yejg2017 / DoubletFinder

R package for detecting doublets in single-cell RNA sequencing data

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DoubletFinder (code written by Chris McGinnis)

DoubletFinder is an R package that predicts doublets in single-cell RNA sequencing data.

DoubletFinder is implemented to interface with Seurat >= 2.0 (

DoubletFinder was published by Cell Systems in April, 2019:


(03/31/2020) Internalized functions normally in 'modes' package to enable compatibility with R v3.6 and highger.

(06/21/2019) Added parallelization to paramSweep_v3 (thanks NathanSkeen!) -- Note: progress no longer updated, but the process is much faster! Fixed bug with smaller datasets. Updated readme.

(04/12/2019) Added SCTransform compatibilities to 'paramSweep_v3' and 'doubletFinder_v3'

(04/08/2019) Added 'PCs' argument to 'doubletFinder', 'doubletFinder_v3', 'paramSweep', and 'paramSweep_v3' to avoid conflicts with dimension reduction preferences. Updated readme.

(01/12/2019) Seurat V3 compatibility: 'doubletFinder_v3' and 'paramSweep_v3' functions added, other functions for parameter estimation remain compatible.

DoubletFinder V2.0 (11/28/2018)

New Features:

  1. Increased computational efficiency during pANN computation
  2. Implemented strategy for determining optimal pK values for any scRNA-seq data using pN-pK parameter sweeps and mean-variance-normalized bimodality coefficient (BCmvn)
  3. Included vignette describing 'best-practices' for applying DoubletFinder to scRNA-seq data generated without sample multiplexing

Installation (in R/RStudio)



DoubletFinder requires the following R packages:

  • Seurat (>= 2.0)
  • Matrix (1.2.14)
  • fields (9.6)
  • KernSmooth (2.23-15)
  • ROCR (1.0-7)
  • parallel (3.5.1)
  • NOTE: These package versions were used in the bioRxiv paper, but other versions may work, as well.

DoubletFinder Overview

DoubletFinder can be broken up into 4 steps:

(1) Generate artificial doublets from existing scRNA-seq data

(2) Pre-process merged real-artificial data

(3) Perform PCA and use the PC distance matrix to find each cell's proportion of artificial k nearest neighbors (pANN)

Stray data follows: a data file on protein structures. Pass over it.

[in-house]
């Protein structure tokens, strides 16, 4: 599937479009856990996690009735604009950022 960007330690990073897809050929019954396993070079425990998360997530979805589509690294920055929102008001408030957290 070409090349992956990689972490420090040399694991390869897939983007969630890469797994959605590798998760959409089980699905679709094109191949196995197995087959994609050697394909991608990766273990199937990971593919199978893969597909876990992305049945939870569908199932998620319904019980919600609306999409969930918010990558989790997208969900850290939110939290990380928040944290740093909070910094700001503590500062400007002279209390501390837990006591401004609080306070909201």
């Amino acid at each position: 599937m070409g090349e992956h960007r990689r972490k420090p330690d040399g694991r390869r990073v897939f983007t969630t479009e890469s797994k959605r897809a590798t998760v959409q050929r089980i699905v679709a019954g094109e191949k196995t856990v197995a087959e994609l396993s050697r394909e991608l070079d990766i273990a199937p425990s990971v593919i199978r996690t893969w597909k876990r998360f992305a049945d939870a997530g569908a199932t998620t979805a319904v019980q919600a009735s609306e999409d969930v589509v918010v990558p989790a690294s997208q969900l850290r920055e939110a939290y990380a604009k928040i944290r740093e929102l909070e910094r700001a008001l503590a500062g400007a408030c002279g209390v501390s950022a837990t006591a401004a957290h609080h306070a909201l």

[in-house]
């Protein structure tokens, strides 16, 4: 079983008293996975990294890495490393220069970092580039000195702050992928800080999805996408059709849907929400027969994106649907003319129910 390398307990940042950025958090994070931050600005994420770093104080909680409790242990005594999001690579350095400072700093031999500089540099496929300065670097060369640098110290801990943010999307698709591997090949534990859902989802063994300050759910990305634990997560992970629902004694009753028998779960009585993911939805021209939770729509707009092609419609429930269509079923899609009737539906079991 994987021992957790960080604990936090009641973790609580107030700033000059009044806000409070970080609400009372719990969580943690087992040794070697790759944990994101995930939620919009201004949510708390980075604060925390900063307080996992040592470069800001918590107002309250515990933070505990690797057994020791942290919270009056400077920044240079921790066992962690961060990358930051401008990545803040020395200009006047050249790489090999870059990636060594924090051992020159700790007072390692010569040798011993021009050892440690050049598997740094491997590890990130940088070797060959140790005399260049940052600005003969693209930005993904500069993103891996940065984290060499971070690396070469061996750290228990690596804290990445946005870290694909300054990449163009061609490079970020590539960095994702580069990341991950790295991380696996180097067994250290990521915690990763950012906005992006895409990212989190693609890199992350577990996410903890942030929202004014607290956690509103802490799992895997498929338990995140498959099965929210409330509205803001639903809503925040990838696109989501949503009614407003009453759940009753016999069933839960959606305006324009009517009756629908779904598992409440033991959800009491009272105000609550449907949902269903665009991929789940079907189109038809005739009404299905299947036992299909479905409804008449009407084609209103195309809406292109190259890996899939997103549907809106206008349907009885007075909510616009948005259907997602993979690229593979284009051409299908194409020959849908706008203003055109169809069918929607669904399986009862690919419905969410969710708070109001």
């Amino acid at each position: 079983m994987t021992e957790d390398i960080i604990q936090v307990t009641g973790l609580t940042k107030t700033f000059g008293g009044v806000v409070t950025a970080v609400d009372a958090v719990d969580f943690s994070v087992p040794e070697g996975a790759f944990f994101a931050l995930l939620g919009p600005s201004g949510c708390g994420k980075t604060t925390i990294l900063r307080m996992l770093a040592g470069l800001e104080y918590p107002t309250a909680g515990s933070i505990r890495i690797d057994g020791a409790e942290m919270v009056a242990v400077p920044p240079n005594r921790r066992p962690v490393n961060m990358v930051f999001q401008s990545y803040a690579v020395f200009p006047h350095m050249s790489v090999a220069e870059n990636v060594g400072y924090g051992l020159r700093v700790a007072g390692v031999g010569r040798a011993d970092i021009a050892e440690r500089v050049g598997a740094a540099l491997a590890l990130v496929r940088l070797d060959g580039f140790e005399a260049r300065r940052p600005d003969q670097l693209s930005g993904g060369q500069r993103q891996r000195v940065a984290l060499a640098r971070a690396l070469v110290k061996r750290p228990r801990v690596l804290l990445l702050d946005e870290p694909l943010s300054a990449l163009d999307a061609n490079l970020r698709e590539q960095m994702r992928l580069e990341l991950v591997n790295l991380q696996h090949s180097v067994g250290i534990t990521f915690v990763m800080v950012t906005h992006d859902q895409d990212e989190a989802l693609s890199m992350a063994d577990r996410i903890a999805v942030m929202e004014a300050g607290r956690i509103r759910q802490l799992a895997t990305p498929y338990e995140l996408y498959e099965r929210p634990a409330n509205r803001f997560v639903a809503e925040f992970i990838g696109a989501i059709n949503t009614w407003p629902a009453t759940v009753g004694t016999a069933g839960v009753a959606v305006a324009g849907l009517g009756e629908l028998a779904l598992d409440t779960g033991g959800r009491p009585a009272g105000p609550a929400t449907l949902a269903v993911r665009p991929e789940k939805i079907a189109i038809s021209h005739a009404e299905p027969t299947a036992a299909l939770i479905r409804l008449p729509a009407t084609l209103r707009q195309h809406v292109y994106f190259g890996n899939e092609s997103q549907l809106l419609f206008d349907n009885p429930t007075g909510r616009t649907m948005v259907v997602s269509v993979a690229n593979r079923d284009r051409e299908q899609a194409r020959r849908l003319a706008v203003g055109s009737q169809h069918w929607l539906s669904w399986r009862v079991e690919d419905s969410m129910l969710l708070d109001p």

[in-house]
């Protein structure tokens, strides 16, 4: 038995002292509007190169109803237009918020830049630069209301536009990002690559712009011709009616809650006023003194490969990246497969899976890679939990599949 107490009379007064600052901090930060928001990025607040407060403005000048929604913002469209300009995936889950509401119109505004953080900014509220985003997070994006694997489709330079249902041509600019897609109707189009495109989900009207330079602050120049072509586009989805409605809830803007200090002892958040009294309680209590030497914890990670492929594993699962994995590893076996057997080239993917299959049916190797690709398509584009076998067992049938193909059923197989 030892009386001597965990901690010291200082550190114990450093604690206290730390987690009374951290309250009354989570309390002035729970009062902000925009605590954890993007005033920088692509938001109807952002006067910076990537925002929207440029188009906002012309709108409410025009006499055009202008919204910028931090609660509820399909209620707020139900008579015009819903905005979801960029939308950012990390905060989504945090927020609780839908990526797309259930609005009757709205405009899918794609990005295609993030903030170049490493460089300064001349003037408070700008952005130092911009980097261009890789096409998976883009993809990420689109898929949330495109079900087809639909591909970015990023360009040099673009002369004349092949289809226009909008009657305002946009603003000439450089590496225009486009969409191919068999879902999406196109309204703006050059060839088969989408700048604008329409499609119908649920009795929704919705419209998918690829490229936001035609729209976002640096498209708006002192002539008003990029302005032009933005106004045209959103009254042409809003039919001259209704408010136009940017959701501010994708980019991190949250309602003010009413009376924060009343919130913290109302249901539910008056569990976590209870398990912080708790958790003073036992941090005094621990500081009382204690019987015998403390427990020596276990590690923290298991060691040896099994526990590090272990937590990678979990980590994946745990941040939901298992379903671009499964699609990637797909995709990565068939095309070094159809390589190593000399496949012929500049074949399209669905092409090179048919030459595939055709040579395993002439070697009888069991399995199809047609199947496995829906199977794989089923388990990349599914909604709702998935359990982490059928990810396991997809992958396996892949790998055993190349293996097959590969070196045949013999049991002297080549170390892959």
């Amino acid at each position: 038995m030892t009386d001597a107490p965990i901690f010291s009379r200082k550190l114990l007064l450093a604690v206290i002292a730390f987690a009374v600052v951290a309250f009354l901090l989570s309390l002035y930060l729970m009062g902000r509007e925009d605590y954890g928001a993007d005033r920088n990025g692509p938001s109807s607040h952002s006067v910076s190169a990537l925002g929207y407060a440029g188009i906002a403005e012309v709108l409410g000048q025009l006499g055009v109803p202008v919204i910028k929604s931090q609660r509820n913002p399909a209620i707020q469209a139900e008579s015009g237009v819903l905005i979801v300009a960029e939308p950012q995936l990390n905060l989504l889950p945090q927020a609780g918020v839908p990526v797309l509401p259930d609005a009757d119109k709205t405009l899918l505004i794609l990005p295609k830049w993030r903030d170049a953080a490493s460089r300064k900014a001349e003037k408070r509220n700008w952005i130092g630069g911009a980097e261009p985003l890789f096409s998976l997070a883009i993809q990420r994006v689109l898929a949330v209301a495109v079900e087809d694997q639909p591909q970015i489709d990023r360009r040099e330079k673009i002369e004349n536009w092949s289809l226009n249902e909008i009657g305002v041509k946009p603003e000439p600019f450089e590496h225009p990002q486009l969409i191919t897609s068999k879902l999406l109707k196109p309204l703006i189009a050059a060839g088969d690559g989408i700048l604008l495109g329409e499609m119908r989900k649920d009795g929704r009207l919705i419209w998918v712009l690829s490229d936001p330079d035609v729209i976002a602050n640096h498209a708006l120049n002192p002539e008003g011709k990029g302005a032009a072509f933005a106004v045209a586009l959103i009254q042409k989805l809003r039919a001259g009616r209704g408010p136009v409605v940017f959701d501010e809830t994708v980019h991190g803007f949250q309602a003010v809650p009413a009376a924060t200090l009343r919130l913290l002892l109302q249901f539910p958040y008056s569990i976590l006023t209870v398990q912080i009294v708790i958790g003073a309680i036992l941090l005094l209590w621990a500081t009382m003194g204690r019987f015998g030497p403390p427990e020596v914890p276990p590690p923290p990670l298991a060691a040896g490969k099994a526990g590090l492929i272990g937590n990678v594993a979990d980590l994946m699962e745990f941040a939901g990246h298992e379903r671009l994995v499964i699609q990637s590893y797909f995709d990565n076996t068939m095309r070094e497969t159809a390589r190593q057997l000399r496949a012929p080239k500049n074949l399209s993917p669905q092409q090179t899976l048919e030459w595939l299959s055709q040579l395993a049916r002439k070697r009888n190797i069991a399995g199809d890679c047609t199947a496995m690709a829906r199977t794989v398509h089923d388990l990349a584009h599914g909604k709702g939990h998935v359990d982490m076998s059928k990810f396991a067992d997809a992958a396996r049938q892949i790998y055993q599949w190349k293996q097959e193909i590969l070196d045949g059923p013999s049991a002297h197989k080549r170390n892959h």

(4) Rank order and threshold pANN values according to the expected number of doublets


DoubletFinder takes the following arguments:

seu ~ This is a fully-processed Seurat object (i.e., after NormalizeData, FindVariableGenes, ScaleData, RunPCA, and RunTSNE have all been run).

PCs ~ The number of statistically-significant principal components, specified as a range (e.g., PCs = 1:10)

pN ~ This defines the number of generated artificial doublets, expressed as a proportion of the merged real-artificial data. Default is set to 25%, based on observation that DoubletFinder performance is largely pN-invariant (see McGinnis, Murrow and Gartner 2019, Cell Systems).

pK ~ This defines the PC neighborhood size used to compute pANN, expressed as a proportion of the merged real-artificial data. No default is set, as pK should be adjusted for each scRNA-seq dataset. Optimal pK values should be estimated using the strategy described below.

nExp ~ This defines the pANN threshold used to make final doublet/singlet predictions. This value can best be estimated from cell loading densities into the 10X/Drop-Seq device, and adjusted according to the estimated proportion of homotypic doublets.

Application to Cell Hashing and Demuxlet data

DoubletFinder successfully recapitulates ground-truth doublet classifications determined using antibody-barcode sample multiplexing (Cell Hashing) and SNP deconvolution (Demuxlet). DoubletFinder identifies false-negative Demuxlet classifications caused by doublets formed from cells with identical SNP profiles. DoubletFinder is insensitive to homotypic doublets -- i.e., doublets dervied from transcriptionally-similar cell states.

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'Best-Practices' for scRNA-seq data generated without sample multiplexing